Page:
logo
Wrong email address or username
Wrong email address or username
Incorrect verification code
back to top
Search tags: RIP-Robin-Williams
Load new posts () and activity
Like Reblog Comment
review 2016-01-29 23:49
Robin Williams: When the Laughter Stops 1951–2014 - Emily Herbert

I considered giving this book only two stars. However, it held my interest, so I decided on three. Although the fact that my interest was held probably has more to do with the subject matter than the brilliance of the writing.
It's hard to be impressed by a biography which, if I remember correctly, calls Mandy Patinkin (the man who played Inigo Montoya in The Princess Bride) a comedienne. Most of the facts presented about Robin seemed to be grabbed from whatever interviews others had done and offered few original insights. The book is also sorely in need of a decent edit. It comes across as self-published. For example, the author uses words like 'totally' a lot, which grated on me, and there was regular repetition of information.
All in all, a poor treatment of a worthy subject.

Like Reblog Comment
review 2015-01-27 00:00
The Non-Designer's Design Book
The Non-Designer's Design Book - Robin P. Williams A delightful book full of concrete, actionable advice that is perfect for amateurs that want to improve their design skills. This book won't make you a professional designer, but it gives you a vocabulary for thinking about fundamental design principles, including colors, fonts, alignment, repetition, contrast, and proximity. The book includes many examples that show how you can use each of these principles to improve a design step by step. By the time you're done, you've trained your eye a bit, and won't be able to see designs the same way. In fact, within 10 minutes of reading, I was going back to some of my designs and making small improvements.

The only downside is that the book is stronger in some areas than others. For example, the discussion of alignment and grouping is very well done, and has tons of examples to make the ideas stick. However, while the discussion of color theory is very clear, there aren't nearly as many examples, and it's not nearly as obvious how to use the information.

Overall, it's a very quick read that can really help the typical person.


Some good quotes from the book:

Lack of alignment is probably the biggest cause of unappealing documents. Our eyes like to see order; it creates a calm, secure feeling in its clarity. Plus it helps to communicate the information.

Nothing should be placed on the page arbitrarily. Every element should have some visual connection with another element on the page.

Avoid using more than one text alignment on the page (that is, don’t center some text and right-align other text). And please try very hard to break away from a centered alignment unless you are consciously trying to create a more formal, sedate presentation. Choose a centered alignment consciously, not by default.

The most practical thing to remember is that cool colors recede into the background, and warm colors come forward.

One of the most important features of an identity package or branding follows the Principle of Repetition: there must be some identifying image or style that carries throughout every piece.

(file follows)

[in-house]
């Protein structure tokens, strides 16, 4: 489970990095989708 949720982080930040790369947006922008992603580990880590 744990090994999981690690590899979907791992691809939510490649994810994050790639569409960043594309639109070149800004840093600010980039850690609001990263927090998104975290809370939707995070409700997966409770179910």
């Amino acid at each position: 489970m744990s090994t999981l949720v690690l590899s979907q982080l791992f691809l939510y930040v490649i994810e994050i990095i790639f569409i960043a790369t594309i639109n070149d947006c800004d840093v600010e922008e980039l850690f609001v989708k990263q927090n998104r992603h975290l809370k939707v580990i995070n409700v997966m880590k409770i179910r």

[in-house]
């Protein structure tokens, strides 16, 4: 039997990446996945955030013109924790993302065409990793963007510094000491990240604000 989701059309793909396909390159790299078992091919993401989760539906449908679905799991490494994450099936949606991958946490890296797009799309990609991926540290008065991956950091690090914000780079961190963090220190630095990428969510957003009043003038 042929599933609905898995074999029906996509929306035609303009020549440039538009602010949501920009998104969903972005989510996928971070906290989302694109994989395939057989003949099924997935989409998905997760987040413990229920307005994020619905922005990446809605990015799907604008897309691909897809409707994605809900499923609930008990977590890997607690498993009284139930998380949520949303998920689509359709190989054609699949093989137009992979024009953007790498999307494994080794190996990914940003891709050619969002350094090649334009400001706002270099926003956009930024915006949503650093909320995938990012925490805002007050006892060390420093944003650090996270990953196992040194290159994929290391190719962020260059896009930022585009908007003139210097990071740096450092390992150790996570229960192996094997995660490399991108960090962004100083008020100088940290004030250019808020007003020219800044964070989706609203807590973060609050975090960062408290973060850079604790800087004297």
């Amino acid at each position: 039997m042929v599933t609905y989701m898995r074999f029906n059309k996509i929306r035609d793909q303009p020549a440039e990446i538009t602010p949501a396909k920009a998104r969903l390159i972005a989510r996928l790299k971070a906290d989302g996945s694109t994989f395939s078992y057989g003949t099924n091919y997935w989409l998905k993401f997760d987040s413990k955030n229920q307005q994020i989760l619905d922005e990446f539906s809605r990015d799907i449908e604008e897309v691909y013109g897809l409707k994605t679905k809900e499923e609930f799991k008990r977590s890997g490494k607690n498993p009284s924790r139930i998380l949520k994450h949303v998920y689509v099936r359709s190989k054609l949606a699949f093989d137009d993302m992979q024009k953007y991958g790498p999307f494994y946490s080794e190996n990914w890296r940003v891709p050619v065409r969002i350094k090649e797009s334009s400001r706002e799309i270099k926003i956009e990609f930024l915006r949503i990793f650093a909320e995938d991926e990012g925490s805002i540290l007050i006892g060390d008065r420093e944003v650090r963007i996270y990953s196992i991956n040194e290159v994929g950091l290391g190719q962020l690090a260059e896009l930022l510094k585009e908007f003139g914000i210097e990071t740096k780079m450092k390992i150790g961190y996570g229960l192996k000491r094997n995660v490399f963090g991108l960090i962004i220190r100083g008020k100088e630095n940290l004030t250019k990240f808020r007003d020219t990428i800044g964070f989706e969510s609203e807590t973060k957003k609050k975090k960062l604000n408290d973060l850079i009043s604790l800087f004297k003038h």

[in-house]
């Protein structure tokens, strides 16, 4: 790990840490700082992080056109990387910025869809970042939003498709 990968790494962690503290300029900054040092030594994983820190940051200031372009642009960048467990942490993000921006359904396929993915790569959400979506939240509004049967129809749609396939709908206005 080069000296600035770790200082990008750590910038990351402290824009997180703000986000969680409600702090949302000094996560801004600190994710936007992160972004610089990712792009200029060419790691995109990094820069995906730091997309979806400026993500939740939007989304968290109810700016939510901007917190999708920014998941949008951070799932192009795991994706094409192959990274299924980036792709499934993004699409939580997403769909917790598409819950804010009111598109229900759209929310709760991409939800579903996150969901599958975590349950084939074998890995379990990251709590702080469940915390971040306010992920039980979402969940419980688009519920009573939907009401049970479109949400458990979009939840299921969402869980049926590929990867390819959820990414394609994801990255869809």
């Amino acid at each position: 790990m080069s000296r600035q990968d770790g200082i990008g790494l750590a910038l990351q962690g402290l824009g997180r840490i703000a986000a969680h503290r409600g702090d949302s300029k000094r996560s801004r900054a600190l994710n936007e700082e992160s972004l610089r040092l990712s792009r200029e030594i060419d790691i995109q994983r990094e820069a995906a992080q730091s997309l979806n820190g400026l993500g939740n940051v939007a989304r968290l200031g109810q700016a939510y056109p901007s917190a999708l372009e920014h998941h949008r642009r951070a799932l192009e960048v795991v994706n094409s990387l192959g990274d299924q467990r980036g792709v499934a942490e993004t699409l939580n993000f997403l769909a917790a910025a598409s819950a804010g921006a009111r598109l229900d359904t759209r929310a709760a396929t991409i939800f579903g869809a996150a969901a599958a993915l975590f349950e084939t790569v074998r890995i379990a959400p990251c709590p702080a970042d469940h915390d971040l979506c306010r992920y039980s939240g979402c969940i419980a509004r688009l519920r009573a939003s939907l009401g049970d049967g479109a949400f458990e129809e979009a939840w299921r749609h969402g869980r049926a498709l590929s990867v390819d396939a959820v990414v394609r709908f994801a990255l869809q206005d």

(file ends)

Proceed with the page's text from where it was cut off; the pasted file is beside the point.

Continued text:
Typography endows human language with visual form.

A design is in conflict when you set two or more typefaces on the same page that are similar—not really different but not really the same. I have seen countless students trying to match a typeface with one on the page, looking for a face that “looks similar.” Wrong. When you put two faces together that look too much alike without really being so, most of the time it looks like a mistake.

If you have trouble seeing what is wrong with a combination of typefaces, don’t look for what is different between the faces—look for what is similar. It is the similarities that are causing the problem.
The major rule to follow when contrasting type is this: Don’t be a wimp!

Start with the focal point. Decide what it is you want readers to see first.
Like Reblog Comment
show activity (+)
review 2014-10-28 21:06
Rabbit Ears Treasury of Storybook Classics: Volume One: Pecos Bill, Puss in Boots
Rabbit Ears Treasury of Storybook Classics: Volume One: Pecos Bill, Puss in Boots - Rabbit Ears,Tracey Ullman,Robin McLaurim Williams

 

Genre: Tall Tale / Fairy Tale / France / Humor / Animals

Year Published: 2007

Year Read: 2011

Series: Rabbit Ears Treasury: Storybook Classics #1

Publisher: Listening Library (Audio)

 

  Imagine two of your favorite celebrities (Robin Williams and Tracey Ullman in this case) narrating stories that are targeted towards children. That is a fantastic thought is it not? That is what I thought whenever I listen to any of these classic “Rabbit Ears Treasury” audio CD series and this small collection which is called “Rabbit Ears Treasury of Storybook Classics Volume 1: Pecos Bill and Puss in Boots” is definitely an audio CD that is right up my alley!

I have pretty much already summarized both of these stories through their book counterparts, so I will just briefly summarize each story:

Pecos Bill
Told by: RobinWilliams
Music by: Ry Cooder


Join the wild and rollicking adventures of America’s number one cowboy, Pecos Bill! Listen to the stories of how Pecos Bill created the first cattle drive, meet up with a sassy yet beautiful cowgirl and managed to wrestle with a cyclone single-handedly!

Puss in Boots
Told by: Tracey Ullman
Music by: Jean-Luc Ponty


When the youngest son of a miller wanted to eat Puss in Boots, Puss in Boots tries to help the youngest son win the hand of the king’s daughter and get a kingdom in order to save his hide!

Be amazed! Be very, very amazed at what two small stories can pack into an hour!

These two tales that are considered the more hilarious and modernized versions of the classic fairy tales are pure epic classics!